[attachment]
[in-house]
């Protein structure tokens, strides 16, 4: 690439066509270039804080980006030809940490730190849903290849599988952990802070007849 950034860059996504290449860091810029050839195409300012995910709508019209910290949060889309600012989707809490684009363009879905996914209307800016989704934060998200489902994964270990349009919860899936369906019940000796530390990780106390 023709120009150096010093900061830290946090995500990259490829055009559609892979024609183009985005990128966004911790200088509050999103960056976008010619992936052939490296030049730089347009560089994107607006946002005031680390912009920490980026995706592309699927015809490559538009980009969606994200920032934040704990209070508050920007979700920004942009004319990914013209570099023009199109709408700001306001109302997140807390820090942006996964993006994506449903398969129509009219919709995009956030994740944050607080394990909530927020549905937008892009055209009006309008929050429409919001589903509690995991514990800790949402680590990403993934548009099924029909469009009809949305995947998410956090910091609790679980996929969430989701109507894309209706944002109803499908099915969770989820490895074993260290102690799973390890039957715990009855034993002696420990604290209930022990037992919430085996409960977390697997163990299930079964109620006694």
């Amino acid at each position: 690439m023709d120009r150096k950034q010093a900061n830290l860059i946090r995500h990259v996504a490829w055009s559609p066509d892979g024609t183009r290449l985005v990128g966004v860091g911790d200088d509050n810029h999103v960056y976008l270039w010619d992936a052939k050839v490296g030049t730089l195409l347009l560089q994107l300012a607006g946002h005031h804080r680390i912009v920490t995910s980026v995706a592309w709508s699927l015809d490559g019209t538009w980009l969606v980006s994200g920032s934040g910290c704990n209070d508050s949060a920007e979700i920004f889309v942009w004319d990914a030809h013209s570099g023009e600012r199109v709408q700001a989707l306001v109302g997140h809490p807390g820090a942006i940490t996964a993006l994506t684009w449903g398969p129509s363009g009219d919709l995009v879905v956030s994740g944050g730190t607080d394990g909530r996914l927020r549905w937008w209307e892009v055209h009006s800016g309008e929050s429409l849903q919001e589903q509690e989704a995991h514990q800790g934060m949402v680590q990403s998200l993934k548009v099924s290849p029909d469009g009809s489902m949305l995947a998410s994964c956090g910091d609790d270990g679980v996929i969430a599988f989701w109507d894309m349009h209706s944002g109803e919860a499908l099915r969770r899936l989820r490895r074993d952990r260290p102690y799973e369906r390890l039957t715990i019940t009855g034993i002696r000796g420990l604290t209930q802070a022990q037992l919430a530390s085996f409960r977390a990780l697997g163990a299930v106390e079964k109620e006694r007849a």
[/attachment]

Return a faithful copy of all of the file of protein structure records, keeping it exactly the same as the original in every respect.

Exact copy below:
[in-house]
């Protein structure tokens, strides 16, 4: 690439066509270039804080980006030809940490730190849903290849599988952990802070007849 950034860059996504290449860091810029050839195409300012995910709508019209910290949060889309600012989707809490684009363009879905996914209307800016989704934060998200489902994964270990349009919860899936369906019940000796530390990780106390 023709120009150096010093900061830290946090995500990259490829055009559609892979024609183009985005990128966004911790200088509050999103960056976008010619992936052939490296030049730089347009560089994107607006946002005031680390912009920490980026995706592309699927015809490559538009980009969606994200920032934040704990209070508050920007979700920004942009004319990914013209570099023009199109709408700001306001109302997140807390820090942006996964993006994506449903398969129509009219919709995009956030994740944050607080394990909530927020549905937008892009055209009006309008929050429409919001589903509690995991514990800790949402680590990403993934548009099924029909469009009809949305995947998410956090910091609790679980996929969430989701109507894309209706944002109803499908099915969770989820490895074993260290102690799973390890039957715990009855034993002696420990604290209930022990037992919430085996409960977390697997163990299930079964109620006694």
């Amino acid at each position: 690439m023709d120009r150096k950034q010093a900061n830290l860059i946090r995500h990259v996504a490829w055009s559609p066509d892979g024609t183009r290449l985005v990128g966004v860091g911790d200088d509050n810029h999103v960056y976008l270039w010619d992936a052939k050839v490296g030049t730089l195409l347009l560089q994107l300012a607006g946002h005031h804080r680390i912009v920490t995910s980026v995706a592309w709508s699927l015809d490559g019209t538009w980009l969606v980006s994200g920032s934040g910290c704990n209070d508050s949060a920007e979700i920004f889309v942009w004319d990914a030809h013209s570099g023009e600012r199109v709408q700001a989707l306001v109302g997140h809490p807390g820090a942006i940490t996964a993006l994506t684009w449903g398969p129509s363009g009219d919709l995009v879905v956030s994740g944050g730190t607080d394990g909530r996914l927020r549905w937008w209307e892009v055209h009006s800016g309008e929050s429409l849903q919001e589903q509690e989704a995991h514990q800790g934060m949402v680590q990403s998200l993934k548009v099924s290849p029909d469009g009809s489902m949305l995947a998410s994964c956090g910091d609790d270990g679980v996929i969430a599988f989701w109507d894309m349009h209706s944002g109803e919860a499908l099915r969770r899936l989820r490895r074993d952990r260290p102690y799973e369906r390890l039957t715990i019940t009855g034993i002696r000796g420990l604290t209930q802070a022990q037992l919430a530390s085996f409960r977390a990780l697997g163990a299930v106390e079964k109620e006694r007849a």